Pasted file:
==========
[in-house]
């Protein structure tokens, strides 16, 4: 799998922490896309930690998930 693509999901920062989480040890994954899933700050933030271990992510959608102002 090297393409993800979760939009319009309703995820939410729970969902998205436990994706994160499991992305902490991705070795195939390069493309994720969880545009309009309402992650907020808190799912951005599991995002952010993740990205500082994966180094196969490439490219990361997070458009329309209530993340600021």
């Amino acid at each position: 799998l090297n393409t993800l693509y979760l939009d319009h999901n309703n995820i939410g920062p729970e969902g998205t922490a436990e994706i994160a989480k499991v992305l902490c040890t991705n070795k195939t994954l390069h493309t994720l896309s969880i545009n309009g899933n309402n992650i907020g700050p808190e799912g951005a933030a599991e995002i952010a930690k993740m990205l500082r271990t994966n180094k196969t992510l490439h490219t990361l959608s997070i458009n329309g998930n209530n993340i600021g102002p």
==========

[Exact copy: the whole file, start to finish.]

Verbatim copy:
[in-house]
């Protein structure tokens, strides 16, 4: 799998922490896309930690998930 693509999901920062989480040890994954899933700050933030271990992510959608102002 090297393409993800979760939009319009309703995820939410729970969902998205436990994706994160499991992305902490991705070795195939390069493309994720969880545009309009309402992650907020808190799912951005599991995002952010993740990205500082994966180094196969490439490219990361997070458009329309209530993340600021």
């Amino acid at each position: 799998l090297n393409t993800l693509y979760l939009d319009h999901n309703n995820i939410g920062p729970e969902g998205t922490a436990e994706i994160a989480k499991v992305l902490c040890t991705n070795k195939t994954l390069h493309t994720l896309s969880i545009n309009g899933n309402n992650i907020g700050p808190e799912g951005a933030a599991e995002i952010a930690k993740m990205l500082r271990t994966n180094k196969t992510l490439h490219t990361l959608s997070i458009n329309g998930n209530n993340i600021g102002p």